Therefore, there is very little feedback of any noise signal to conductor 11 in response to IREFF pulse 47 which would cause the closed loop "fine" reference voltage buffer 13 to oscillate. Consequently, very little settling time is required. As indicated by the VCDACi curve 48 in FIG. 2A, by the end of pulse 46 IREFF has fallen essentially to zero, and there is no instability in the voltage across CDAC array 17. Therefore, the next phase of the present successive approximation operation can safely begin, wherein the voltage on the charge summing conductor 48 is tested by comparator 55 to determine whether the feedback for the present bit (bit i) should be a "1" or a "0".

It should be appreciated that if a sufficiently low output resistance and inductance can be provided in the reference voltage buffer, then there might be no oscillation. Then the "coarse/fine" reference voltage buffer arrangement shown in FIG. 2 might be unnecessary. However, it nevertheless may still be desirable to use the "coarse/fine" ground buffer approach including MOSFETs 29 and 37 and ground buffer 40 as shown.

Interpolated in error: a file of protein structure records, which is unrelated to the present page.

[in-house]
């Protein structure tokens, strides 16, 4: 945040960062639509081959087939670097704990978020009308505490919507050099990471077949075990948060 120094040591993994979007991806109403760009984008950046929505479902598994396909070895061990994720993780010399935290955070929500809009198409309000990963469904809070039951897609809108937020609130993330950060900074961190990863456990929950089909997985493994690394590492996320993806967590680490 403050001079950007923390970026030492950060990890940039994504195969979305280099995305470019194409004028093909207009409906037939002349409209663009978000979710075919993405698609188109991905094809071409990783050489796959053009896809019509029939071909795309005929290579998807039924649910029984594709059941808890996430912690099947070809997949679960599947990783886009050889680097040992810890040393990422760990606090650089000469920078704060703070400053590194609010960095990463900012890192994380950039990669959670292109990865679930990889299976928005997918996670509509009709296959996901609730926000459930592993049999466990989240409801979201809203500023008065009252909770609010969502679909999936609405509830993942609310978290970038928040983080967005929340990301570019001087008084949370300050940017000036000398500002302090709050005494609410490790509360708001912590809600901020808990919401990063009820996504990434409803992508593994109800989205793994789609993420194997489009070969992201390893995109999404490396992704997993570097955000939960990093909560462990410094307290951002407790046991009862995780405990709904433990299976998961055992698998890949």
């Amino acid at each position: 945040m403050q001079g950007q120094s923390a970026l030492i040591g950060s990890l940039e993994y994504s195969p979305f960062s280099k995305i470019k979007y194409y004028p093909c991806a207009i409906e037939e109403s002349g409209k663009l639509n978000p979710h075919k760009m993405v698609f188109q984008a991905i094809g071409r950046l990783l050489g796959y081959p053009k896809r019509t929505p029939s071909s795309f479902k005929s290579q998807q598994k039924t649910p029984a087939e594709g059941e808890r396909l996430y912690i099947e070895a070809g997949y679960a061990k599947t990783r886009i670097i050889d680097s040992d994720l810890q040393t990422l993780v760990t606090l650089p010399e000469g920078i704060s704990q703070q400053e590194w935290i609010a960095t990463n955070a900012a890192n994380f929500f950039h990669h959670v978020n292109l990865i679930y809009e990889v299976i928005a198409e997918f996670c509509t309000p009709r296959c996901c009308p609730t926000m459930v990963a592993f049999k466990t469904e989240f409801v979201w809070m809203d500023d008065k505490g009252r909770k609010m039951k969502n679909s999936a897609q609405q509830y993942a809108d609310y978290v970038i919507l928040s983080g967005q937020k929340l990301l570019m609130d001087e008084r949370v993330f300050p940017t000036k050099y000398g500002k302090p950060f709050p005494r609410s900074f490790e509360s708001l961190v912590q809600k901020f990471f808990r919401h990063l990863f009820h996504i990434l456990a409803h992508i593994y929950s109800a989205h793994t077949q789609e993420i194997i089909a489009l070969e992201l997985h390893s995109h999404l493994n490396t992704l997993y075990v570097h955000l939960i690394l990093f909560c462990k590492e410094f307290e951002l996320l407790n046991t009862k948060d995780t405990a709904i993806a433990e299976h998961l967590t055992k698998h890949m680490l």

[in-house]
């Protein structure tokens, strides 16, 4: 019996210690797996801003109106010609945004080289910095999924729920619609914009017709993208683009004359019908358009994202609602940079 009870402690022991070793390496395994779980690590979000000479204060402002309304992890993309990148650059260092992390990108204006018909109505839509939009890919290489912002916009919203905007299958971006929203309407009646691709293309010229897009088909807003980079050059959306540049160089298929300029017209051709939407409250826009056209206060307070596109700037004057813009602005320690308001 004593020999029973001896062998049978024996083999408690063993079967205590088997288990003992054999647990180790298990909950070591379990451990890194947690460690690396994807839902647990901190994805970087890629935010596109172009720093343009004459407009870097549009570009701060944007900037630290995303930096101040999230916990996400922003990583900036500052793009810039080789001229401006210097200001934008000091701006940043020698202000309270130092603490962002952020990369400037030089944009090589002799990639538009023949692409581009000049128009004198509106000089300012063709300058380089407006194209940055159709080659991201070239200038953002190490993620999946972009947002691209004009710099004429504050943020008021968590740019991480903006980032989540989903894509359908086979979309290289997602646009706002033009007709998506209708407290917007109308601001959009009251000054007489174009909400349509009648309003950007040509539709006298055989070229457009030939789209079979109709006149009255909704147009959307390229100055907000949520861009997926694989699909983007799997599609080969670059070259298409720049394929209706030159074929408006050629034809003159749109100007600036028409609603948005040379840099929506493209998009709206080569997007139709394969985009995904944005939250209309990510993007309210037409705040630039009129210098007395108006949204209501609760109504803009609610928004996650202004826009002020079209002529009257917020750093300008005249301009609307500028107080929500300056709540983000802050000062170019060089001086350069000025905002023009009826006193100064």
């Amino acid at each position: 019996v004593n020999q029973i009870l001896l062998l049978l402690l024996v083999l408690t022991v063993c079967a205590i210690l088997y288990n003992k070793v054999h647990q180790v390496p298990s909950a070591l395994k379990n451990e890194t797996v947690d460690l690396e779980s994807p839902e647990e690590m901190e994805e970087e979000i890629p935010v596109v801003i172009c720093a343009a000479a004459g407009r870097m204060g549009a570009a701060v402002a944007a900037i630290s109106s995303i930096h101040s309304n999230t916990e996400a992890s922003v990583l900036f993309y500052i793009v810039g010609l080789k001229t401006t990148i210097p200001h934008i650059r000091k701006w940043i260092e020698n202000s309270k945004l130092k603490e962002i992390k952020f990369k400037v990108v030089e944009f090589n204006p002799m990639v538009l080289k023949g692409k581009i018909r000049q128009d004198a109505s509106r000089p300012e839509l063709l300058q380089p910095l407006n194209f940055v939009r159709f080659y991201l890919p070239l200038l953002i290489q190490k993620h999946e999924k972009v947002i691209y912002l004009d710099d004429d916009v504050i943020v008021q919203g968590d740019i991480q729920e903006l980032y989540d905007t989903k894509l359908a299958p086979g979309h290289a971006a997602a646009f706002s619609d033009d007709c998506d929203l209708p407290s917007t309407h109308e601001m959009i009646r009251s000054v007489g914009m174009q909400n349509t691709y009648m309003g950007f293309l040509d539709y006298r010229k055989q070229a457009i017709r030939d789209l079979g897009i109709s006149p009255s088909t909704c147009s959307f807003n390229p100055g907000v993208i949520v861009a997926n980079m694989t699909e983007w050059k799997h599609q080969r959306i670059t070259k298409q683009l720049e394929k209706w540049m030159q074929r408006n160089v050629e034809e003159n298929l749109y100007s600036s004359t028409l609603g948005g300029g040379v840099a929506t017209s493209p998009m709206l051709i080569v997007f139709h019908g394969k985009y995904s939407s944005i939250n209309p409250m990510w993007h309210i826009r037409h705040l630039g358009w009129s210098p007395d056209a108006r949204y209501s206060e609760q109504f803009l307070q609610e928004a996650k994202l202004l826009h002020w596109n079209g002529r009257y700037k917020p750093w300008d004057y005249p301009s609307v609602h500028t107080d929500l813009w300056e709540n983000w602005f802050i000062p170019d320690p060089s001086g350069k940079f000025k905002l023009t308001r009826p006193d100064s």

FIG. 4 shows an alternate embodiment of the invention, in which the conductor 14 of closed loop buffer circuit 13 (including operational amplifier 13A and unity gain buffer 13B) is not connected to CDAC array 17. The reference voltage terminal of CDAC array 17 is coupled only to an output reference voltage VREFOUT on conductor 20 which, as in FIG. 2, is connected to the output of open loop unity gain amplifier 18. As in FIG. 2, the internal resistances of unit gain buffer amplifiers 13B and 18 are indicated by resistances 24 and 28, respectively. In the timing diagram of FIG. 4A, the Di pulse and the IREF pulse are the same as in FIG. 1A for the prior art circuit shown in FIG. 1. However, since essentially no current flows through output resistance 24 of unity gain buffer amplifier 13B in the embodiment of FIG. 4, the reference voltage buffer circuit 13 has essentially no tendency to oscillate. Consequently, the large charging current pulse which flows through the output resistance 28 of unity gain buffer amplifier 28 through MOSFET 19 and CDAC array 17 has essentially no effect on reference voltage buffer circuit, and the value of VREFOUT stabilizes rapidly during the interval 36, as shown in FIG. 4A. The circuit of FIG. 4 may be very useful in providing a high speed successive approximation analog-to-digital converter, although its accuracy might be slightly less than is obtained for the configuration shown in FIG. 2.